A typical emergency plan would envisage the following sequence of events:

1- In the early stages of an accident, the operator will advise the police on measures to protect the public.

2- Soon a co-ordinating centre away from the site will be set up at which those people with defined responsibilities and technical advisors will decide upon actions to protect the public. These will include environmental monitoring, as well as appropriate countermeasures.

3- Arrangements will be made to brief the news media.

4- As noted above, because nuclear accidents can affect large areas, the Convention on Early Notification of a Nuclear Accident also requires any country having an accident that could affect its neighbours to notify the IAEA and any countries that could be affected.

5- It may be necessary to take action to reduce the radiation dose to the people living near to an accident site. Various countermeasures could be undertaken singly or in combination, Some of these measures - urgent countermeasures - really need to be initiated before there is a release of radioactive material, if they are to be effective. This means that decisions must be taken on the basis of what is happening at the plant (and what is predicted to happen), rather than waiting until a release is detected. This could sometimes mean that countermeasures are taken as a precaution that might turn out to have been unnecessary, but this is preferable to acting too late.

6- People may be advised to stay indoors or even leave home until the plume has blown over or the release has been stopped.

7- People could take non-radioactive iodine tab­lets to prevent radioactive iodine reaching the thyroid gland.

8- It may also be necessary to introduce temporary restrictions on the distribution of milk and vegetables and other foods produced locally.

9- Some simple countermeasures might be taken after the plume has passed, such as hosing roads and paths or cutting and removing grass from gardens so as to remove surface activity.

10- When the emergency has passed, it may be necessary to introduce other counter­measures during a prolonged recovery period so as to protect the public from the residual activity.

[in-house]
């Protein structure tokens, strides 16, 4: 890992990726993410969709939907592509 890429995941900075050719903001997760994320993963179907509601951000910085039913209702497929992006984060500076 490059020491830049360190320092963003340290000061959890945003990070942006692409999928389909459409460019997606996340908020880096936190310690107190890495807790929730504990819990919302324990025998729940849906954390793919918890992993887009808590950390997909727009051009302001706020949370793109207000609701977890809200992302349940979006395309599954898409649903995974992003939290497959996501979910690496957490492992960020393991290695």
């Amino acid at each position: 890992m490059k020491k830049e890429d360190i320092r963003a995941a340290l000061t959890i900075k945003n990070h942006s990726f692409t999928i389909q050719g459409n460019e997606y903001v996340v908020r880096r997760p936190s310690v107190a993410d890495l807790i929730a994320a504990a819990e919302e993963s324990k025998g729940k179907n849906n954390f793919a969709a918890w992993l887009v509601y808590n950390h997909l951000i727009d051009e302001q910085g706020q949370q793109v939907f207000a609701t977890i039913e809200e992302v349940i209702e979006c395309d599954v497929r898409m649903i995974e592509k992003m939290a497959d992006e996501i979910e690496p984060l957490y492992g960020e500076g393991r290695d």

There are elaborate and well-rehearsed plans for dealing with nuclear emergencies in countries with nuclear installations and also in many other countries that might be affected by an accident in a neighbouring country. Every nuclear site should have an emergency plan and let the local people know about it. The plan will involve the oper­ator's staff, the local governmental authorities and the emergency services. National government departments and agencies will also become involved: each will deploy its radiological resources and expertise.

As with nuclear accidents, there are two sides to dealing with the risk of emergencies involving radioactive sources: doing as much as possible to prevent accidents, but also being prepared to respond should an accident happen.

1- Accidents involving radioactive sources can be prevented by ensuring that only those who are properly qualified and trained use and look after the sources.

2- Established procedures should be followed to make sure that the source is used correctly and is not lost, damaged or stolen, or otherwise allowed out of the responsible user's control. This requires that national authorities have a proper and reliable system in place to keep track of where sources are and who is responsible for them. Over the past few years, the IAEA, through its technical co-operation programme, has made significant efforts to help countries develop such systems for controlling the sources under their jurisdiction. Despite some progress accidents continue to occur, indicating that there is still work to be done.